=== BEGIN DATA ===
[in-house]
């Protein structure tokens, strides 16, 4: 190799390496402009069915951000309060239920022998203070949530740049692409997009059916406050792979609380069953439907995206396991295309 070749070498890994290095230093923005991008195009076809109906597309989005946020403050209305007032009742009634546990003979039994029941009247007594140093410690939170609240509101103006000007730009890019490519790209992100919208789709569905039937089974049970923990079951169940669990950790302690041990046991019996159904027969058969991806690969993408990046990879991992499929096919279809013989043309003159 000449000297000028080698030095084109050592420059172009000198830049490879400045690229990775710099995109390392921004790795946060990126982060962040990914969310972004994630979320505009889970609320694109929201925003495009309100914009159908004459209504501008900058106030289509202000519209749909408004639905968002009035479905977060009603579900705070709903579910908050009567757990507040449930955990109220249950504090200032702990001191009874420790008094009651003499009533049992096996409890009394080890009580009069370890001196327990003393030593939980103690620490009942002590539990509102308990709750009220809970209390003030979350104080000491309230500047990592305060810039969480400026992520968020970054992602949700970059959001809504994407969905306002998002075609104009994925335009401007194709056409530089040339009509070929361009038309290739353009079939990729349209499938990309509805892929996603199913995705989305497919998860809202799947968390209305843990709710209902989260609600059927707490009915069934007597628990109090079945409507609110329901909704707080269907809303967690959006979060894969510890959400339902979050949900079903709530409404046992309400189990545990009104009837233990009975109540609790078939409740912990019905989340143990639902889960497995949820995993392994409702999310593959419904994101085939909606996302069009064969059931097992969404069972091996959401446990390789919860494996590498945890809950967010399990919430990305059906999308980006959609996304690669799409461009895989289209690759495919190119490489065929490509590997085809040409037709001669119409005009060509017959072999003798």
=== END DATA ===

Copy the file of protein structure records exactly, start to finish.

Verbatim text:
[in-house]
């Protein structure tokens, strides 16, 4: 190799390496402009069915951000309060239920022998203070949530740049692409997009059916406050792979609380069953439907995206396991295309 070749070498890994290095230093923005991008195009076809109906597309989005946020403050209305007032009742009634546990003979039994029941009247007594140093410690939170609240509101103006000007730009890019490519790209992100919208789709569905039937089974049970923990079951169940669990950790302690041990046991019996159904027969058969991806690969993408990046990879991992499929096919279809013989043309003159 000449000297000028080698030095084109050592420059172009000198830049490879400045690229990775710099995109390392921004790795946060990126982060962040990914969310972004994630979320505009889970609320694109929201925003495009309100914009159908004459209504501008900058106030289509202000519209749909408004639905968002009035479905977060009603579900705070709903579910908050009567757990507040449930955990109220249950504090200032702990001191009874420790008094009651003499009533049992096996409890009394080890009580009069370890001196327990003393030593939980103690620490009942002590539990509102308990709750009220809970209390003030979350104080000491309230500047990592305060810039969480400026992520968020970054992602949700970059959001809504994407969905306002998002075609104009994925335009401007194709056409530089040339009509070929361009038309290739353009079939990729349209499938990309509805892929996603199913995705989305497919998860809202799947968390209305843990709710209902989260609600059927707490009915069934007597628990109090079945409507609110329901909704707080269907809303967690959006979060894969510890959400339902979050949900079903709530409404046992309400189990545990009104009837233990009975109540609790078939409740912990019905989340143990639902889960497995949820995993392994409702999310593959419904994101085939909606996302069009064969059931097992969404069972091996959401446990390789919860494996590498945890809950967010399990919430990305059906999308980006959609996304690669799409461009895989289209690759495919190119490489065929490509590997085809040409037709001669119409005009060509017959072999003798």